thegenealogygirl


29 Comments

Does baby Dorothy belong in my tree?

gg - george eliot quote

Francis Cyprien Duval & Alice Hyde are my 2nd great grandparents.  They are pictured above with four of their five children who survived birth and infancy.  Their oldest son, Francis Henry (back left), is my great grandfather.

I have known about 5 of their children for years.  Slowly I have been finding little tid-bits that indicate there were additional children.

These are the five children who are well known to me:

  • Annie Marie Elvera Duval, 1899-1979
  • Francis Henry Duval, 1901-1996
  • Leon Howard Duval, 1907-1941
  • Dolores Lenore Duval, 1909-2005
  • Alexander Valmore Duval, 1916-1997

Notice the gaps?  Six years between Frank and Leon, and seven years between Dolores and Valmore.  Those are pretty big gaps for a Roman Catholic like Francis Cyprien Duval.

For a few years now I have known of two other children.  The first is a baby boy who was not named.  He was born and died on 15 February 1915 in North Vancouver, British Columbia, Canada.

The second child is referenced in the 1910 census for the family while they are living in Fairbanks, Alaska.  Alice is listed as the mother of 5, with 4 living.  That means that there is a child who was born and died prior to 10 February 1910.

So my revised list of children looks like this:

  • Annie Marie Elvera Duval, 1899-1979
  • Francis Henry Duval, 1901-1996
  • Unknown Duval, born and died prior to February 10, 1910
  • Leon Howard Duval, 1907-1941
  • Dolores Lenore Duval, 1909-2005
  • Baby Boy Duval, 1915-1915
  • Alexander Valmore Duval, 1916-1997

It seems likely that the child I learned of from the 1910 census belongs between Frank and Leon in that 6 year gap, but that is just speculation.

It now appears there may be an additional child.

 

A baby girl named Dorothy.

The Western Call, a BC newspaper, has a death and funeral announcement found in their 14 October 1910 issue that reads:

DUVAL

The death took place Wednesday morning of Dorothy, the infant daughter of Mr. and Mrs. Frank Duval, corner of Twenty-sixth avenue and Martha street.  The funeral was held Thursday morning at 9.30 o’clock from the residence, Rev. G. A. Wilson Officiating.

Could this Mr. and Mrs. Frank Duval be my Frank & Alice Duval?

Most likely.

 

I know from an interview of their son Frank in the late 1970s/early 1980s that Frank and Alice left Alaska sometime after Alice’s father Henry died in 1907.  They were still in Fairbanks when the 1910 census was taken in February of that year.  I know that after they left Fairbanks they lived in Vancouver for a short time before moving to Lynn Valley, BC where they all lived until sometime after Francis Cyprien Duval’s death in 1919.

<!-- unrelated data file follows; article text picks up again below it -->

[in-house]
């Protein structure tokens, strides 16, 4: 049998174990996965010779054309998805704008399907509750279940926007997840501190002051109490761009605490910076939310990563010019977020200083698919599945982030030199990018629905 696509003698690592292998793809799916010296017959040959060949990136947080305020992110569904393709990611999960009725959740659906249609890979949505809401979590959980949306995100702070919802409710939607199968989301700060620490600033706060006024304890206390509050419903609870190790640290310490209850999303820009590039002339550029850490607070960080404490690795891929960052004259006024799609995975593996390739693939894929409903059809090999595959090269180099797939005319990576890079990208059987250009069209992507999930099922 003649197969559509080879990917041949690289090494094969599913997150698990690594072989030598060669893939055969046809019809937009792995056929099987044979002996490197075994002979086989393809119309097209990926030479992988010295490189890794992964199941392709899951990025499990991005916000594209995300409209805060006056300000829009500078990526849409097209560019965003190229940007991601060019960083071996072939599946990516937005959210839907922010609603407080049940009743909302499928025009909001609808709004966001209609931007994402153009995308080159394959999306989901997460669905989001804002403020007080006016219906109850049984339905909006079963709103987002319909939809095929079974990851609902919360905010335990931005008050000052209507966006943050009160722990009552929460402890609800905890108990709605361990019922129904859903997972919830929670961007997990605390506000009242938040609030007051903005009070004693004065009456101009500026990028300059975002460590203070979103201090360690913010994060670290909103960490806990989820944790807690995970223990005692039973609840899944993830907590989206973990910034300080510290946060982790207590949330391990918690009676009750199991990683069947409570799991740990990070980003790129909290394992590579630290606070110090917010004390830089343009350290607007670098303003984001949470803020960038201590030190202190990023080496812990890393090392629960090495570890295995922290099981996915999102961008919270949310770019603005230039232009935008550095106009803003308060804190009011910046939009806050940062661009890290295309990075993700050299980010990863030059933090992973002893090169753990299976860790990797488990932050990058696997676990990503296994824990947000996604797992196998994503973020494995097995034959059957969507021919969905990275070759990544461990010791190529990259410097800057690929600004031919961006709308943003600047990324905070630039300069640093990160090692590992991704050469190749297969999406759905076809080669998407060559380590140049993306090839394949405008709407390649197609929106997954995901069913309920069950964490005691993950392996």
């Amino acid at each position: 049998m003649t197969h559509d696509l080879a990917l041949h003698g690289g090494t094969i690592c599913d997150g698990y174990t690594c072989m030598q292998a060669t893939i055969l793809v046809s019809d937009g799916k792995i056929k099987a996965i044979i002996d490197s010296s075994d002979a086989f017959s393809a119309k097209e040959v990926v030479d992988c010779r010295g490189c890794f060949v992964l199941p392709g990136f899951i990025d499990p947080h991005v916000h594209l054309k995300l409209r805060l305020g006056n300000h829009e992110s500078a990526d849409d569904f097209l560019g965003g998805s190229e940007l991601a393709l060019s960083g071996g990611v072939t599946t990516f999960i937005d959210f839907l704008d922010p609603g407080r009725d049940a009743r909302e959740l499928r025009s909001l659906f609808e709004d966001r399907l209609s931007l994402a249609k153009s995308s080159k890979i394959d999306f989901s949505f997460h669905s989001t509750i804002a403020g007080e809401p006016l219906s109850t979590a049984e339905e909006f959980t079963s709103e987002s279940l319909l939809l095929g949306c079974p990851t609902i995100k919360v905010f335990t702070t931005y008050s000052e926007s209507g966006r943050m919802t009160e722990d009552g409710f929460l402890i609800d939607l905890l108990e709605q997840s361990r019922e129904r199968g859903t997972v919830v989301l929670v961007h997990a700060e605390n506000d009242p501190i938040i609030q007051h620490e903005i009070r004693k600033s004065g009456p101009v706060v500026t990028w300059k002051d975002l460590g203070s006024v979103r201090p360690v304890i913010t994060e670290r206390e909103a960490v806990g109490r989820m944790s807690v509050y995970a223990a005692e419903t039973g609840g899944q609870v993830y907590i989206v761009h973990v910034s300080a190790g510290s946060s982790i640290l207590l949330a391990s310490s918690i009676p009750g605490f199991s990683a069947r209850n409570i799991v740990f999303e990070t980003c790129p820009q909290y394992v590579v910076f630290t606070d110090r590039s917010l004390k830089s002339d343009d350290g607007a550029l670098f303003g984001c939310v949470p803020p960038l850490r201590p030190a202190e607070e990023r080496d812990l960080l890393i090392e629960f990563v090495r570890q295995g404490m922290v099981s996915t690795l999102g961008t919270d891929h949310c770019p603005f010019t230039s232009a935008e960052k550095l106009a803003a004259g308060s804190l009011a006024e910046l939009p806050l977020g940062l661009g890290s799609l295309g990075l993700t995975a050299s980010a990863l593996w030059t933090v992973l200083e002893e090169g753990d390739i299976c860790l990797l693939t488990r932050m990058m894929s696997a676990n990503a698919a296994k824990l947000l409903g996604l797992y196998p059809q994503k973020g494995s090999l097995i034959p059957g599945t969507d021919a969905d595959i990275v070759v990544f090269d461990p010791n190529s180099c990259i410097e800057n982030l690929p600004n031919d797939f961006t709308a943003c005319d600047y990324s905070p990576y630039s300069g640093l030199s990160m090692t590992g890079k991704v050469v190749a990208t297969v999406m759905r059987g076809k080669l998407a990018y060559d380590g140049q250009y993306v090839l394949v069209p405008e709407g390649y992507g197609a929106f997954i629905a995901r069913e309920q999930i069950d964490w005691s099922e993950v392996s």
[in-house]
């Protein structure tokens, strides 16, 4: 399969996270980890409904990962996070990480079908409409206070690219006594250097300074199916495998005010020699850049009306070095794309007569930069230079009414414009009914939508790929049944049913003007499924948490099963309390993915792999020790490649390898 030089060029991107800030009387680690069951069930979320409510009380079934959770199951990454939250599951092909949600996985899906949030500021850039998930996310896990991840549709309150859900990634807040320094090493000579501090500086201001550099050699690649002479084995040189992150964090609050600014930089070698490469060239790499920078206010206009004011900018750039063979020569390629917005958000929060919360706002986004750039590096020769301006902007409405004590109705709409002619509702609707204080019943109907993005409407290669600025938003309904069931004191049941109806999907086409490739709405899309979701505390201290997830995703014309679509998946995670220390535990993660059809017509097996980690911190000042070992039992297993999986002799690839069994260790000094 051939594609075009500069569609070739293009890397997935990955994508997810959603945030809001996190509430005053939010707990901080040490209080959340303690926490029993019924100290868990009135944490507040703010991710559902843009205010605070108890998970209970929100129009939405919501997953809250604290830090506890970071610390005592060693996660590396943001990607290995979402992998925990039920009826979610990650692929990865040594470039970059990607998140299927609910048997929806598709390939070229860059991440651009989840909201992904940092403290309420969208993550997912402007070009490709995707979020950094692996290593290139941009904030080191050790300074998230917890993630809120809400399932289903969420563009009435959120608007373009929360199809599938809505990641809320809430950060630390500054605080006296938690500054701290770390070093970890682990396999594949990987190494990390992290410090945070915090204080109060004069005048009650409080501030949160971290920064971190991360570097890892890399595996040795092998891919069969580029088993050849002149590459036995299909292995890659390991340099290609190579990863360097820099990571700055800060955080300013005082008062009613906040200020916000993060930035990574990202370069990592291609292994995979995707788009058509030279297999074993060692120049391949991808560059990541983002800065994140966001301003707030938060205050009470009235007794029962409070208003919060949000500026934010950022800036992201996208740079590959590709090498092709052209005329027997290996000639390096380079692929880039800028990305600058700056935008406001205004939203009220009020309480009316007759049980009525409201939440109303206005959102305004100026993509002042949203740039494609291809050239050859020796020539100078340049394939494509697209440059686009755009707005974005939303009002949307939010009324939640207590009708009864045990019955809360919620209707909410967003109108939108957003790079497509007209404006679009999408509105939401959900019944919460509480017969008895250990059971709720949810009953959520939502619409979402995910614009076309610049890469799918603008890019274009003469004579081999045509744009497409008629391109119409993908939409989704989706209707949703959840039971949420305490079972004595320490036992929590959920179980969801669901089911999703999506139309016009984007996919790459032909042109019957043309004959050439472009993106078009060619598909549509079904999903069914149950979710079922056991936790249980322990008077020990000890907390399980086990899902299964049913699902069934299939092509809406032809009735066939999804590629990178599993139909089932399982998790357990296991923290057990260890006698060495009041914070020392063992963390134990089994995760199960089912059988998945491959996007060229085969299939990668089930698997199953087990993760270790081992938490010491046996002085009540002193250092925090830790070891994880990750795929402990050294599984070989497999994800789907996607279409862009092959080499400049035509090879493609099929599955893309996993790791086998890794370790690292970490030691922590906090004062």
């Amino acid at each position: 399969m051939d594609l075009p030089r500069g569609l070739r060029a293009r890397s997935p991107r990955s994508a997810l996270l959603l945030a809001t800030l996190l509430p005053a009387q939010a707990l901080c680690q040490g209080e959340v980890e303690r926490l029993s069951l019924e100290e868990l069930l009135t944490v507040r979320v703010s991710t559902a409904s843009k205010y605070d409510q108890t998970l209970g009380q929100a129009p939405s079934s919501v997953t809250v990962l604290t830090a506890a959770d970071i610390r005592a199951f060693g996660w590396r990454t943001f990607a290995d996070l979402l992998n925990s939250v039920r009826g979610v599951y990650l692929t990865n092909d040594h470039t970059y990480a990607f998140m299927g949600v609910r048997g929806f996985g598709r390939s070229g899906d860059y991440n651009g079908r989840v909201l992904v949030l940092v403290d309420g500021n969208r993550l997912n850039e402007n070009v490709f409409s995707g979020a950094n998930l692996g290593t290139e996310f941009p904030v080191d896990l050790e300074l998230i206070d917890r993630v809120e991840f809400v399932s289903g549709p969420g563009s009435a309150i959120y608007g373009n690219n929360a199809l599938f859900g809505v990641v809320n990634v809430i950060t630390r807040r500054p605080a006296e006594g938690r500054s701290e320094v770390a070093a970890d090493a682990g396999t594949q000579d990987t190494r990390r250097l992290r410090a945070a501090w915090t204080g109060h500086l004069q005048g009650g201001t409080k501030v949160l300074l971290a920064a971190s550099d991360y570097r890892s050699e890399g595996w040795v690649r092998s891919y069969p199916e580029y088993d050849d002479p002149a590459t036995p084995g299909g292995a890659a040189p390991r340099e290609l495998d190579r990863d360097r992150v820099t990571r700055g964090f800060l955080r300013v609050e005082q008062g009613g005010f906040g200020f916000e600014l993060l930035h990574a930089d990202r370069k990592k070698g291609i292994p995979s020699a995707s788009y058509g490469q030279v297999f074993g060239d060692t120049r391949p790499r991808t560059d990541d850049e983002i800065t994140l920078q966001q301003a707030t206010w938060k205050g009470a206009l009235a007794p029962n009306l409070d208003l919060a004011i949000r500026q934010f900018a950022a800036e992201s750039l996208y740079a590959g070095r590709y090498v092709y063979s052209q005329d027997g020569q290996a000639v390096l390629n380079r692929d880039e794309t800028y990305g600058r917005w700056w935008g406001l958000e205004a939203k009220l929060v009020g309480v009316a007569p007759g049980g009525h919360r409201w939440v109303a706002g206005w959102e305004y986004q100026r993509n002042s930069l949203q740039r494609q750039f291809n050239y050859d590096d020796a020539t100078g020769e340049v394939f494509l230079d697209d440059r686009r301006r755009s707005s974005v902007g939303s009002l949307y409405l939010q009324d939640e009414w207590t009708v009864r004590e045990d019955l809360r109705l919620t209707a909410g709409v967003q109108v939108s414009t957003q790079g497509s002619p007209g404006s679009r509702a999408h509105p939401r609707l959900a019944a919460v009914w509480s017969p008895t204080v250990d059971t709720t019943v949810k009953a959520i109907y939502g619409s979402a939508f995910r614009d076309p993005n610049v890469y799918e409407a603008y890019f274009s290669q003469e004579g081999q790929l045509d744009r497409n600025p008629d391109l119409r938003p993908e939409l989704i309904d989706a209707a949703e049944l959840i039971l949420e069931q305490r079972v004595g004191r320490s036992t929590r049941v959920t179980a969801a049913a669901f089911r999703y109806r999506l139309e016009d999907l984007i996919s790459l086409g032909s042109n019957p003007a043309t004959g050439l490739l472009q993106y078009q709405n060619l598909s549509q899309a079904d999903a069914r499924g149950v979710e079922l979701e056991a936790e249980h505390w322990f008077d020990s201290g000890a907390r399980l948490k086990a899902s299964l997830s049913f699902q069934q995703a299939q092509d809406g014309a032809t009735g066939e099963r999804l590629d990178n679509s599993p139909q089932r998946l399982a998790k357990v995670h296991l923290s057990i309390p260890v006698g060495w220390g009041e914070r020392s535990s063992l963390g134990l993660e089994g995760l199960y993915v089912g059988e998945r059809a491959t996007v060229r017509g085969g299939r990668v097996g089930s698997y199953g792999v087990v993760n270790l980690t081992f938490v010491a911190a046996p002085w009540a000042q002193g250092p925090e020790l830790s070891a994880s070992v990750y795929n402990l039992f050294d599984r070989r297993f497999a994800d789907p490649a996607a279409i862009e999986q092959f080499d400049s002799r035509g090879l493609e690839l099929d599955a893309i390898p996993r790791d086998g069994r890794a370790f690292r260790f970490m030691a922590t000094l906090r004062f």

So once again, I revise my list of children for Frank and Alice:

  • Annie Marie Elvera Duval, 1899-1979
  • Francis Henry Duval, 1901-1996
  • Unknown Duval, born and died prior to February 10, 1910
  • Leon Howard Duval, 1907-1941
  • Dolores Lenore Duval, 1909-2005
  • Dorothy Duval, died 12 (or 11th) October 1910
  • Baby Boy Duval, 1915-1915
  • Alexander Valmore Duval, 1916-1997

Does baby Dorothy belong in my tree?

 

I think so.  I need more records to be sure.

But now I am wondering… how many other children are missing?

 

 

Note:  THANK YOU to Teresa from writing my past for suggesting I check out this BC newspaper site where I found the obit for baby Dorothy.  Of course that led me to additional searching including this site for BC City Directories.  I love the genealogy blogging community.  Our collective knowledge and sharing make genealogy SO MUCH better.  Thank you Teresa!

 

 


8 Comments

Arthur & Mary Hyde

HYDE, Arthur, 1910, Fairbanks - edited by me

Arthur Hyde, according to his grand niece Vera Duval.

Last year, I wrote about some complicated inter-marriages in the Hyde & Whiteley branches of my tree.  Among other things I wrote, “And for just a dash of extra spice, Arthur was married in England with four children prior to his arrival in Alaska.  I don’t know what happened to his wife, but his children are alive and well and living with neighbors after he leaves England.  I have a theory about this.  But that is also a story for another day.”